Tuesday 10 May 2016

A Conversation with A. L. Bird

Amy Bird will be talking about her novel at the Finchley Literary Festival on 24th June 2016.

A.L. Bird lives in Finchley. She divides her time between writing and working as a lawyer.

The Good Mother, released in April 2016, is her major psychological thriller for Carina UK (HarperCollins), the fourth novel she’s written for the imprint. Her debut Yours is Mine reached the coveted No. 1 spot in the Amazon Women’s Crime chart. 

She has an MA in Creative Writing from Birkbeck, University of London, and is also an alumna of the Faber Academy ‘Writing a Novel’ course, which she studied under Richard Skinner. Amy is a member of the Crime Writers’ Association

The Good Mother is an intense psychological thriller that maintains suspense throughout. 

Susan wakes up in a strange room. The door is locked and she has no recollection of getting there. Her primary concern is for her fifteen year old daughter Cara. When she hears Cara in the next room she is overjoyed that, although they are being held captive, they are at least together. Susan and Cara work out a plan for escape but all is not as it seems as the story unravels - culminating in a superb and unpredictable ending. 

Full review here

We thank Amy for taking part in our conversation and wish her lots of success with The Good Mother.

Tell us of your journey as a writer

I was that person at school or at university who was always writing something – a review, a play, a diary. Indeed when I was 13 I started my first novel! But then in adulthood it took me a long time to find the idea for a full-length novel. Finally, in 2009 - inspiration! And I settled down to write. But then there’s that whole piece about getting published… I was pretty frustrated, so I went on a creative writing course at Faber Academy and also did an MA in Creative Writing at Birkbeck. That’s where I met my publisher. And now we’re on the fourth book together! Since then, it’s been an interesting transition from exploring suspense and classic third person narrative to writing full-on ‘grip-lit’ thrillers like my most recent book, The Good Mother. It’s very close first-person style but still keeps the reader guessing about what’s actually going on. That’s how I most enjoy writing now.

How do you see your role as a writer and what do you like most about it?

To explore language, to feast on plot and narrative, and to be a sort of literary Pied Piper for readers – entertaining, thrilling, and drawing them on. When you are faced with sitting down to write your next book, your role is a private one between you and the page. It’s only as you edit and edit and edit that you are really honing the material, trying to see it from the reader’s perspective, and making sure they cannot see what you still want to hide – and that’s what will make them follow you until the last full stop. I love all of it or I wouldn’t do it.

Have you ever created a character who you dislike but find yourself empathising with?

Oh always. I hardly ever create 100% likeable characters. I would find them too boring, too one-dimensional. When you look at all the great characters of classic and contemporary literary, most of them are flawed, but we empathise with them. That’s the joy of the challenge for the writer.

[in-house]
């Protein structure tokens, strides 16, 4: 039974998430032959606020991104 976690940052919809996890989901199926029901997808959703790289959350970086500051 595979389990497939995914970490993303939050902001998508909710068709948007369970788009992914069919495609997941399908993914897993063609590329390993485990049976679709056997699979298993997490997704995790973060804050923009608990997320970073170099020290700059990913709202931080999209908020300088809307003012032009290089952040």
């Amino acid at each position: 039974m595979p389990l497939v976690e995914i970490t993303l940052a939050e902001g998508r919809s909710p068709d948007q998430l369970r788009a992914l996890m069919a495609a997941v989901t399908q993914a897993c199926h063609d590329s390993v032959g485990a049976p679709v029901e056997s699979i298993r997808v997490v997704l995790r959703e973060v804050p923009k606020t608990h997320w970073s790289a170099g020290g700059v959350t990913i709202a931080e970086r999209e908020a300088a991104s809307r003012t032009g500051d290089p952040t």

Last October Greenacre Writers organised #diverseauthorday. What has been your experience writing about characters of colour?

Pretty limited.  To the extent I have a diversity angle, it’s more about having strong female characters, who subvert assigned tropes and behaviours.  Experiencing motherhood for the first time recently, I tell you, there is enough still to focus on in eliminating stereotypes about women in our society and workforce.

If you could be transported instantly, anywhere in the world, where would you most like to spend your time writing? And why?

I once did a writing retreat on a hill-top villa in Italy. It was magical, with just the right shade to sun ratio. It really cleared the mind and there was nothing to distract from the writing – but if you looked up you had an amazing view.

What is the one book you wish you had written?

The Secret History by Donna Tartt. There’s a brilliant combination of minute detail, flawed characters, and some weirdly horrible happenings, that builds suspense brilliantly. It’s my biggest book crush.

What advice do you have for would be novelists?

Just sit down and write. That’s the only way to get out that book inside you. Even now I have to remind myself of that. And don’t do it for money or fame or adulation – do it because you love it. That’s what will endure. Oh, and always write like you have a secret you’re not going to share until the very last moment.

What are you currently working on? What can we look forward to reading?

It’s another dark twisty thriller with family secrets at the heart of it. Every time I write a new book my husband thinks I’ve gone as dark as I can; then he reads the synopsis for the next one!

The Good Mother is published by Carina UK (Harper Collins)

You can follow A L Bird on Twitter:  @ALBirdwriter

1 comment:

Nicola said...

Sounds like a must read! Congratulations to AL. and thank you for such an interesting interview. Wishing you much success.